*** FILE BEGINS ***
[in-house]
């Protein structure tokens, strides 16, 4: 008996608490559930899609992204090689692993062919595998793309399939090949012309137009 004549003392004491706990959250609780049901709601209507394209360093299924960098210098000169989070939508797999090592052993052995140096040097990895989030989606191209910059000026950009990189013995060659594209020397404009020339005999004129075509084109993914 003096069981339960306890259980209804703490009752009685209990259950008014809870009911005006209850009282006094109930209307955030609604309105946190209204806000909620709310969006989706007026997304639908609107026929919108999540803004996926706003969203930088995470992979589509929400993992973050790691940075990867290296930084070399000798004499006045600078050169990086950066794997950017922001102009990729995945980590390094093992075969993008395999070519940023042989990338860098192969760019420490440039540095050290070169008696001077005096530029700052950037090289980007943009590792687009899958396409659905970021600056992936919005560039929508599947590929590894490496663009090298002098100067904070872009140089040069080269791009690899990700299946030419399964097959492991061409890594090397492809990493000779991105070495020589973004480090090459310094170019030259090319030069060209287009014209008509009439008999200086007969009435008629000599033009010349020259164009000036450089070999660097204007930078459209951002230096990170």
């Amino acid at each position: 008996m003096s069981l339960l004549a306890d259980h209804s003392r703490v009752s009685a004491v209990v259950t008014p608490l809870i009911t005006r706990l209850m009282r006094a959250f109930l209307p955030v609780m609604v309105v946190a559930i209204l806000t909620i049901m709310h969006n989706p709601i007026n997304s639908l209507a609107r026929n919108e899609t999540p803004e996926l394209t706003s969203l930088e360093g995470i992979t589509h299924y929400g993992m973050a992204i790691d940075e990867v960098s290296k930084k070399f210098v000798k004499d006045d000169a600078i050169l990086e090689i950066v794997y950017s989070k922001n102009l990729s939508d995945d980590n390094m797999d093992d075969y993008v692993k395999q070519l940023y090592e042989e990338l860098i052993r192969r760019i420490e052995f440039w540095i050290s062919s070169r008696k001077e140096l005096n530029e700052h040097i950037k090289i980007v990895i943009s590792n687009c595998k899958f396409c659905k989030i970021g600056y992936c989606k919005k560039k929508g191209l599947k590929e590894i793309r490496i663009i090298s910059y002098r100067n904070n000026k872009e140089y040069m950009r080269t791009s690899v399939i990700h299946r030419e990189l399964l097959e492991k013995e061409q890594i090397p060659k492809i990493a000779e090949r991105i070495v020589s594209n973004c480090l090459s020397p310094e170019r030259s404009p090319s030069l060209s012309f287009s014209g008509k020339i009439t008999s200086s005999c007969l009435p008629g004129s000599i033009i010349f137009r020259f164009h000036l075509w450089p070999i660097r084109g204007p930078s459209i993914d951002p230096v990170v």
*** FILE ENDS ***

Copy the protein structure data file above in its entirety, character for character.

[in-house]
């Protein structure tokens, strides 16, 4: 008996608490559930899609992204090689692993062919595998793309399939090949012309137009 004549003392004491706990959250609780049901709601209507394209360093299924960098210098000169989070939508797999090592052993052995140096040097990895989030989606191209910059000026950009990189013995060659594209020397404009020339005999004129075509084109993914 003096069981339960306890259980209804703490009752009685209990259950008014809870009911005006209850009282006094109930209307955030609604309105946190209204806000909620709310969006989706007026997304639908609107026929919108999540803004996926706003969203930088995470992979589509929400993992973050790691940075990867290296930084070399000798004499006045600078050169990086950066794997950017922001102009990729995945980590390094093992075969993008395999070519940023042989990338860098192969760019420490440039540095050290070169008696001077005096530029700052950037090289980007943009590792687009899958396409659905970021600056992936919005560039929508599947590929590894490496663009090298002098100067904070872009140089040069080269791009690899990700299946030419399964097959492991061409890594090397492809990493000779991105070495020589973004480090090459310094170019030259090319030069060209287009014209008509009439008999200086007969009435008629000599033009010349020259164009000036450089070999660097204007930078459209951002230096990170």
């Amino acid at each position: 008996m003096s069981l339960l004549a306890d259980h209804s003392r703490v009752s009685a004491v209990v259950t008014p608490l809870i009911t005006r706990l209850m009282r006094a959250f109930l209307p955030v609780m609604v309105v946190a559930i209204l806000t909620i049901m709310h969006n989706p709601i007026n997304s639908l209507a609107r026929n919108e899609t999540p803004e996926l394209t706003s969203l930088e360093g995470i992979t589509h299924y929400g993992m973050a992204i790691d940075e990867v960098s290296k930084k070399f210098v000798k004499d006045d000169a600078i050169l990086e090689i950066v794997y950017s989070k922001n102009l990729s939508d995945d980590n390094m797999d093992d075969y993008v692993k395999q070519l940023y090592e042989e990338l860098i052993r192969r760019i420490e052995f440039w540095i050290s062919s070169r008696k001077e140096l005096n530029e700052h040097i950037k090289i980007v990895i943009s590792n687009c595998k899958f396409c659905k989030i970021g600056y992936c989606k919005k560039k929508g191209l599947k590929e590894i793309r490496i663009i090298s910059y002098r100067n904070n000026k872009e140089y040069m950009r080269t791009s690899v399939i990700h299946r030419e990189l399964l097959e492991k013995e061409q890594i090397p060659k492809i990493a000779e090949r991105i070495v020589s594209n973004c480090l090459s020397p310094e170019r030259s404009p090319s030069l060209s012309f287009s014209g008509k020339i009439t008999s200086s005999c007969l009435p008629g004129s000599i033009i010349f137009r020259f164009h000036l075509w450089p070999i660097r084109g204007p930078s459209i993914d951002p230096v990170v």